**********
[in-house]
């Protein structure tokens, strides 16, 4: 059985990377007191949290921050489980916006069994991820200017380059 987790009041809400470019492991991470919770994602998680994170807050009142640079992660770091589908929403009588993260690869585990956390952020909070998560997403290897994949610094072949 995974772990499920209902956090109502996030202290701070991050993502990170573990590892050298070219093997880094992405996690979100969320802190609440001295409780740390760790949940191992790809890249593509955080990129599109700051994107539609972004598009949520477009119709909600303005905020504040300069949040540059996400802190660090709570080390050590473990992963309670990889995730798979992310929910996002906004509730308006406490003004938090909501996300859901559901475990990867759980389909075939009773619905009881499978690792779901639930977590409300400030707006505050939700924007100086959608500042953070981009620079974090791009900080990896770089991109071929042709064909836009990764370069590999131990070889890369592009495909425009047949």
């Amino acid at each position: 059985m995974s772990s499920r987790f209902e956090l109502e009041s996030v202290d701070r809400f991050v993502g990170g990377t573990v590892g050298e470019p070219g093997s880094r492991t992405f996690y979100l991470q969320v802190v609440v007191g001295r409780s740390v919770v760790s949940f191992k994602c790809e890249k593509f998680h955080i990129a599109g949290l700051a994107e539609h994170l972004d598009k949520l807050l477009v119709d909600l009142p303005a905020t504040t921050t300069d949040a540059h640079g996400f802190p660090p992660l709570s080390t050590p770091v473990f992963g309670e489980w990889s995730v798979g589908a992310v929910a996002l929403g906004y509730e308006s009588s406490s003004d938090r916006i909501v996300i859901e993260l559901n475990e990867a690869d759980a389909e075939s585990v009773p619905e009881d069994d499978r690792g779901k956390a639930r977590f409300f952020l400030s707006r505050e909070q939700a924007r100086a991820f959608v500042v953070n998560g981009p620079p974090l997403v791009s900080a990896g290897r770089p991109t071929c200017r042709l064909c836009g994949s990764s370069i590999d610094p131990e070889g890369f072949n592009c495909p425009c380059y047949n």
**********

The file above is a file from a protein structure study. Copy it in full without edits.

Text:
[in-house]
């Protein structure tokens, strides 16, 4: 059985990377007191949290921050489980916006069994991820200017380059 987790009041809400470019492991991470919770994602998680994170807050009142640079992660770091589908929403009588993260690869585990956390952020909070998560997403290897994949610094072949 995974772990499920209902956090109502996030202290701070991050993502990170573990590892050298070219093997880094992405996690979100969320802190609440001295409780740390760790949940191992790809890249593509955080990129599109700051994107539609972004598009949520477009119709909600303005905020504040300069949040540059996400802190660090709570080390050590473990992963309670990889995730798979992310929910996002906004509730308006406490003004938090909501996300859901559901475990990867759980389909075939009773619905009881499978690792779901639930977590409300400030707006505050939700924007100086959608500042953070981009620079974090791009900080990896770089991109071929042709064909836009990764370069590999131990070889890369592009495909425009047949």
């Amino acid at each position: 059985m995974s772990s499920r987790f209902e956090l109502e009041s996030v202290d701070r809400f991050v993502g990170g990377t573990v590892g050298e470019p070219g093997s880094r492991t992405f996690y979100l991470q969320v802190v609440v007191g001295r409780s740390v919770v760790s949940f191992k994602c790809e890249k593509f998680h955080i990129a599109g949290l700051a994107e539609h994170l972004d598009k949520l807050l477009v119709d909600l009142p303005a905020t504040t921050t300069d949040a540059h640079g996400f802190p660090p992660l709570s080390t050590p770091v473990f992963g309670e489980w990889s995730v798979g589908a992310v929910a996002l929403g906004y509730e308006s009588s406490s003004d938090r916006i909501v996300i859901e993260l559901n475990e990867a690869d759980a389909e075939s585990v009773p619905e009881d069994d499978r690792g779901k956390a639930r977590f409300f952020l400030s707006r505050e909070q939700a924007r100086a991820f959608v500042v953070n998560g981009p620079p974090l997403v791009s900080a990896g290897r770089p991109t071929c200017r042709l064909c836009g994949s990764s370069i590999d610094p131990e070889g890369f072949n592009c495909p425009c380059y047949n």